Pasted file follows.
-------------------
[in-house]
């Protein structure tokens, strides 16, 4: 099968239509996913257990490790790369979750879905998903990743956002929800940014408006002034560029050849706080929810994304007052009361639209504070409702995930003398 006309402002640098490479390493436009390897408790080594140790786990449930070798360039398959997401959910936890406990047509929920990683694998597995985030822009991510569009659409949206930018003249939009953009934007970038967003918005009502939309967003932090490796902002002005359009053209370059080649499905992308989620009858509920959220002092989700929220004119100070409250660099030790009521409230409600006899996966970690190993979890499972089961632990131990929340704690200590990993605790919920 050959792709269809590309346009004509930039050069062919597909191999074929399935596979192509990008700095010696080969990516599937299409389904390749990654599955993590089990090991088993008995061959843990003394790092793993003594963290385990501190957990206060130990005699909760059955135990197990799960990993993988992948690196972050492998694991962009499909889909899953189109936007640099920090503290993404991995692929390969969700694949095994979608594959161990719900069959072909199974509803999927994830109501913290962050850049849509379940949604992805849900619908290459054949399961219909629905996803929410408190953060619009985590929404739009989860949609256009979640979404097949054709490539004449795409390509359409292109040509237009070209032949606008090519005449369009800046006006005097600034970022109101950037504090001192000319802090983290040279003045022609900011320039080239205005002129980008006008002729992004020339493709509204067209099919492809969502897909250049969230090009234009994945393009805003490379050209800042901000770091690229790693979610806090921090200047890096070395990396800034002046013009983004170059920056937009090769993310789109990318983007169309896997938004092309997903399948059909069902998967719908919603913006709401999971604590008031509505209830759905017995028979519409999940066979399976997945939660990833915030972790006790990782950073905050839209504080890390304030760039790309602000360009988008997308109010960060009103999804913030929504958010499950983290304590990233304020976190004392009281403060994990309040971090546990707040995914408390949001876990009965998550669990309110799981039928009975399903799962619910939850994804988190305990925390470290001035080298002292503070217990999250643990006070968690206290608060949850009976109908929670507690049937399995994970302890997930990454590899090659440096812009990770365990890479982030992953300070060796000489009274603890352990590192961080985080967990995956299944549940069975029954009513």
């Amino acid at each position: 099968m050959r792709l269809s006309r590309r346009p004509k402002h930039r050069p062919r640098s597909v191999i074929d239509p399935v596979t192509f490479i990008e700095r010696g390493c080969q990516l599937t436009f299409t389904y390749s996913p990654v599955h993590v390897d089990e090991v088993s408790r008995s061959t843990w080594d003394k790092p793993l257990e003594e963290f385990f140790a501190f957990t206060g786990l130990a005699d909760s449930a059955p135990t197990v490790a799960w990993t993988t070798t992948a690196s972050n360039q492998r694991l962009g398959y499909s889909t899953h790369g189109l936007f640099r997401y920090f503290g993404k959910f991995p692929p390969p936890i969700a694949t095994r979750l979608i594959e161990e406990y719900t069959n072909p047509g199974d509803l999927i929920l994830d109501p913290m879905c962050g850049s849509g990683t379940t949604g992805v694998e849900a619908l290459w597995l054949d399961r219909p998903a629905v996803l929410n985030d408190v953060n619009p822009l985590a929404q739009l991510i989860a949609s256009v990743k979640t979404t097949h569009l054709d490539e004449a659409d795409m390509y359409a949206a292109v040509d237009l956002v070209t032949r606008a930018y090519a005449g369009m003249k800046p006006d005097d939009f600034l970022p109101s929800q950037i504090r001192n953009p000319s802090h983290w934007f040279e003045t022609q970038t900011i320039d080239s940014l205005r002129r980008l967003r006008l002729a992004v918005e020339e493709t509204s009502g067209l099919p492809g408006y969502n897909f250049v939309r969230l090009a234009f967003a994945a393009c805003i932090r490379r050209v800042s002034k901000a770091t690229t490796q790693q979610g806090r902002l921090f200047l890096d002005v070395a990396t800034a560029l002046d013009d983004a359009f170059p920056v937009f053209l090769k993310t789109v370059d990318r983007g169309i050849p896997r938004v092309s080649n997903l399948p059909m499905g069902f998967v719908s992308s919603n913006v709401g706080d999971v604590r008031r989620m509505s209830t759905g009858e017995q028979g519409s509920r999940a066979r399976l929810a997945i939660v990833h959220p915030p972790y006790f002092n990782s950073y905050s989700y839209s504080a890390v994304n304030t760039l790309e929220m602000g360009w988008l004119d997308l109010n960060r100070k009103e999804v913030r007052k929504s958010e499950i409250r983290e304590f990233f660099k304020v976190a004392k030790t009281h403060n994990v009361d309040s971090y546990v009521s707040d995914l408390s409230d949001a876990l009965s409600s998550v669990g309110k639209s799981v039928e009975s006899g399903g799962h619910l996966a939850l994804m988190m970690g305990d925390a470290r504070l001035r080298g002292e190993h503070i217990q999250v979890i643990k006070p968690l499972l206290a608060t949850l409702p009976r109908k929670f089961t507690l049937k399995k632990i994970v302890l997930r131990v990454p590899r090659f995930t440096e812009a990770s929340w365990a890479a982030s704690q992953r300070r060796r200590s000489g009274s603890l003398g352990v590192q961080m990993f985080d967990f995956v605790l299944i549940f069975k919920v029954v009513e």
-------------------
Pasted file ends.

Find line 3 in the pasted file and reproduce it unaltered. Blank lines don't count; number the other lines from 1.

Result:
């Amino acid at each position: 099968m050959r792709l269809s006309r590309r346009p004509k402002h930039r050069p062919r640098s597909v191999i074929d239509p399935v596979t192509f490479i990008e700095r010696g390493c080969q990516l599937t436009f299409t389904y390749s996913p990654v599955h993590v390897d089990e090991v088993s408790r008995s061959t843990w080594d003394k790092p793993l257990e003594e963290f385990f140790a501190f957990t206060g786990l130990a005699d909760s449930a059955p135990t197990v490790a799960w990993t993988t070798t992948a690196s972050n360039q492998r694991l962009g398959y499909s889909t899953h790369g189109l936007f640099r997401y920090f503290g993404k959910f991995p692929p390969p936890i969700a694949t095994r979750l979608i594959e161990e406990y719900t069959n072909p047509g199974d509803l999927i929920l994830d109501p913290m879905c962050g850049s849509g990683t379940t949604g992805v694998e849900a619908l290459w597995l054949d399961r219909p998903a629905v996803l929410n985030d408190v953060n619009p822009l985590a929404q739009l991510i989860a949609s256009v990743k979640t979404t097949h569009l054709d490539e004449a659409d795409m390509y359409a949206a292109v040509d237009l956002v070209t032949r606008a930018y090519a005449g369009m003249k800046p006006d005097d939009f600034l970022p109101s929800q950037i504090r001192n953009p000319s802090h983290w934007f040279e003045t022609q970038t900011i320039d080239s940014l205005r002129r980008l967003r006008l002729a992004v918005e020339e493709t509204s009502g067209l099919p492809g408006y969502n897909f250049v939309r969230l090009a234009f967003a994945a393009c805003i932090r490379r050209v800042s002034k901000a770091t690229t490796q790693q979610g806090r902002l921090f200047l890096d002005v070395a990396t800034a560029l002046d013009d983004a359009f170059p920056v937009f053209l090769k993310t789109v370059d990318r983007g169309i050849p896997r938004v092309s080649n997903l399948p059909m499905g069902f998967v719908s992308s919603n913006v709401g706080d999971v604590r008031r989620m509505s209830t759905g009858e017995q028979g519409s509920r999940a066979r399976l929810a997945i939660v990833h959220p915030p972790y006790f002092n990782s950073y905050s989700y839209s504080a890390v994304n304030t760039l790309e929220m602000g360009w988008l004119d997308l109010n960060r100070k009103e999804v913030r007052k929504s958010e499950i409250r983290e304590f990233f660099k304020v976190a004392k030790t009281h403060n994990v009361d309040s971090y546990v009521s707040d995914l408390s409230d949001a876990l009965s409600s998550v669990g309110k639209s799981v039928e009975s006899g399903g799962h619910l996966a939850l994804m988190m970690g305990d925390a470290r504070l001035r080298g002292e190993h503070i217990q999250v979890i643990k006070p968690l499972l206290a608060t949850l409702p009976r109908k929670f089961t507690l049937k399995k632990i994970v302890l997930r131990v990454p590899r090659f995930t440096e812009a990770s929340w365990a890479a982030s704690q992953r300070r060796r200590s000489g009274s603890l003398g352990v590192q961080m990993f985080d967990f995956v605790l299944i549940f069975k919920v029954v009513e």